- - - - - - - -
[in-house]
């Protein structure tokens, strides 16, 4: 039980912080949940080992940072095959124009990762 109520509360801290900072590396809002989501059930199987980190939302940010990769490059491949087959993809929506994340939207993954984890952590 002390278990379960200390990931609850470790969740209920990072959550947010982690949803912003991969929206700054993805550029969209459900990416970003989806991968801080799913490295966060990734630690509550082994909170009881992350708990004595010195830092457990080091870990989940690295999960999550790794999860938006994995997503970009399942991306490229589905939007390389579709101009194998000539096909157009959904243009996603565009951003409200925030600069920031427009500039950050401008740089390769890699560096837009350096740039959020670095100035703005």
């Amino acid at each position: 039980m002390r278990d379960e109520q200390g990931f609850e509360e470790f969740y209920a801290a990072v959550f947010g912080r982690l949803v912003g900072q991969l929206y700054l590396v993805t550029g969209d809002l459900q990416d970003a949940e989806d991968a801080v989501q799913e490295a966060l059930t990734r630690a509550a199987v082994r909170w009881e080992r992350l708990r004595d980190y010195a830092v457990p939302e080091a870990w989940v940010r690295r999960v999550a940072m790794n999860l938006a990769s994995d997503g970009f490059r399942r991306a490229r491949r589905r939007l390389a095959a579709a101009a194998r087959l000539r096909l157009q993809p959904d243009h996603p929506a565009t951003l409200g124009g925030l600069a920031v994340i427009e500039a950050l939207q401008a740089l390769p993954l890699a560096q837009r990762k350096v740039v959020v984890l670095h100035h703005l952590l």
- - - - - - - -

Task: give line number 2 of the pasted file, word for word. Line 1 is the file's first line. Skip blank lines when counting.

């Protein structure tokens, strides 16, 4: 039980912080949940080992940072095959124009990762 109520509360801290900072590396809002989501059930199987980190939302940010990769490059491949087959993809929506994340939207993954984890952590 002390278990379960200390990931609850470790969740209920990072959550947010982690949803912003991969929206700054993805550029969209459900990416970003989806991968801080799913490295966060990734630690509550082994909170009881992350708990004595010195830092457990080091870990989940690295999960999550790794999860938006994995997503970009399942991306490229589905939007390389579709101009194998000539096909157009959904243009996603565009951003409200925030600069920031427009500039950050401008740089390769890699560096837009350096740039959020670095100035703005």